Home' Great Southern Tourist News : March 2011 Contents LIVE HISTORY: Located next
to the town's visitor informa-
tion centre, the living history
museum is located in the old
school house and includes
rooms on Millicent, the Victo-
rian era and aboriginal and
natural history. A collection of
more than 20 restored horse
drawn vehicles is another im-
SALTY SWIM: Said to be
seven times saltier than the
sea, the Pool of Siloam near
Beachport is a favourite haunt
among locals. Its high salt
content creates an unusual
buoyancy and it is an ideal
swimming spot, recommended
for easing aches and pains. A
barbecue area is the perfect
spot for a summer picnic
The Great Southern TOURIST NEWS -- 57
FRESH seafood, spectacular coast-
lines and plenty of history greets
visitors to the south-east coast of
PORT MacDonnell, the southern-most port
on the south-east coast, is home to the
state's first mainland lighthouse.
It is also home to the historic 1882
lighthouse and the 1862 customs house.
Port MacDonnell is renowned throughout
the world for its cave diving. Piccaninnie
Pond, a large reed swamp with subter-
ranean springs, is one of Australia's best
cave diving destinations.
The caves are sinkholes and require
considerable skill and a permit from the
National Parks and Wildlife Service at
During summer, Port MacDonnell's
population of about 6000 quadruples as
visitors flock to enjoy fishing, snorkelling
and other beach activities. The area's
rugged coastline is well worth a look.
Woolwash beach is a popular swimming
spot and visitors flock there to watch fairy
penguins come ashore at dawn and dusk.
Other attractions include the maritime
museum and the Cape Northumberland
Heritage and Nature Park.
ABOUT 35 minutes north of Port
MacDonnell is Mount Gambier, a
prominent city in the Kanawinka Geopark,
known as the city of craters, lakes, caves
It is known as Australia's most extensive
volcanic provincial city. The city sits about
75 metres above
sea level and
is the regional
centre of the
Visitors will be
formed by dis-
The limestone at
Cave, below the
city's streets, is about 100 metres thick.
Thought to be 30 to 40 million years
old, it is very popular with cave divers.
The Umpherston Sinkhole is probably the
most popular attraction and was created
when the cave imploded.
The cave's floor now forms a sunken
garden. Another sinkhole, the amazing
Cave Gardens in the centre of town, is
famous for its roses.
One of Mount Gambier's major tourist
attractions is undoubtedly the majestic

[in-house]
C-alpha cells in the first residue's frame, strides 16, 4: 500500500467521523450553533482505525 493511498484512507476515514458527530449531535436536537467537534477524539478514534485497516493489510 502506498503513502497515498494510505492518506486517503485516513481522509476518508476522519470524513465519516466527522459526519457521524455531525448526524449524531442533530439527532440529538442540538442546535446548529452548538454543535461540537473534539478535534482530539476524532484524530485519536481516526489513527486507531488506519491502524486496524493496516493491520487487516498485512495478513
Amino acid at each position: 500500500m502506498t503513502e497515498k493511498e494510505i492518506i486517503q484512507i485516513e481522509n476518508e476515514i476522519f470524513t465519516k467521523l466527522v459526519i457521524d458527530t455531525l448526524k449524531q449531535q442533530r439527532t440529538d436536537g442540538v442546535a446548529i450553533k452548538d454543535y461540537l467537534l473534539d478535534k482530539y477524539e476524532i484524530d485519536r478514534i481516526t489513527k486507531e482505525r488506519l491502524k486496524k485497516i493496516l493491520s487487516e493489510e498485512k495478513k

It is a unique attraction, situated on
an extinct volcanic crater.
With its water colour changing from
a sombre blue in winter to a brilliant
torquoise in summer, Blue Lake is one
of the region's most visited attractions.
The cause of the colour transforma-
tions has been identified as calcite
The lake has a 3.5-kilometre circum-
ference and can be enjoyed year-round.
Visitors can also take guided tours.
ABOUT 35 minutes north-west is the town
of Millicent, the gateway to some of the
Limestone Coast region's most unique
features. One of the largest towns in the
region, it is renowned for its primary
A vibrant and prosperous community,
Millicent offers a wide range of services
and attractions for visitors.
The award-winning Living History
Museum has the largest collection of
fully restored horse-drawn vehicles in
Other displays include the Shipwreck
Room, farm machinery, and a T-class
locomotive. The adjoining accredited
visitor information centre offers friendly
service, souvenirs, local craft, produce
From here, take a stroll down the main
street. Stop and see the historic wall
murals and buildings that depict the
history and development of the town, or
relax and enjoy the beautifully manicured
The Millicent Gallery is also a must-
LOCATED about half an hour from
Millicent is Beachport, a town full of
charm. Beyond the town centre, it is a
typical seaside resort --- white sand and
clear water, great for swimming, boating
Beachport is also an important crayfish-
ing port. Before European settlement, the
local Booandik Aborigines called the area
The first European into the area was
Nicholas Baudin in 1802.
He named it Rivoli after the Duke of
Rivoli who had helped Napoleon defeat
the Austrians at Rivoli in northern Italy
By the early 19th century, the bay was
being used by whalers and by 1845 Captain
Emmanuel Underwood had built a store
and was trading with merchants in Port
Adelaide. One of the characteristics of
the area is the shallowness of the water
offshore. This accounts for the town's jetty,
which, at 772 metres, is one of the longest
FURTHER west, Robe, at the southern end
of Guichen Bay, is a stunning year-round
holiday destination, set among golden
beaches, dramatic cliffs, tranquil lakes
and giant sand dunes.
IT'S also steeped in history and visitors
can soak up some of its past by visiting the
various heritage buildings, museums and
landmarks, such as the obelisk shipping
marker, the Old Goal and the Chinese Gold
The distinctive local wines and regional
produce will see food lovers clambering to
come back to sample more of the region's
Nature lovers can drive along the
famous 17-kilometre Long Beach, a great
spot for fishing, swimming and surfing.
The Little Dip Conservation Park is a
popular haunt for bird watchers, hikers
and four-wheel-drive enthusiasts.
LOCATED just over 40 kilometres from
Robe, Kingston is a town first established
Much of its history is preserved in still-
functioning buildings. Kingston is also
renowned for its red wines, red earth and
red rock lobster, as well as its abundance
of other fresh seafood.
Sea lions, seals and dolphins are regular
visitors to the calm waters of Lacepede
Bay. Conditions along the coast are ideal
for windsurfing, sailing, fishing and scuba
diving. Larry the Lobster --- an 18.2 metre
high attraction --- greets tourists to the
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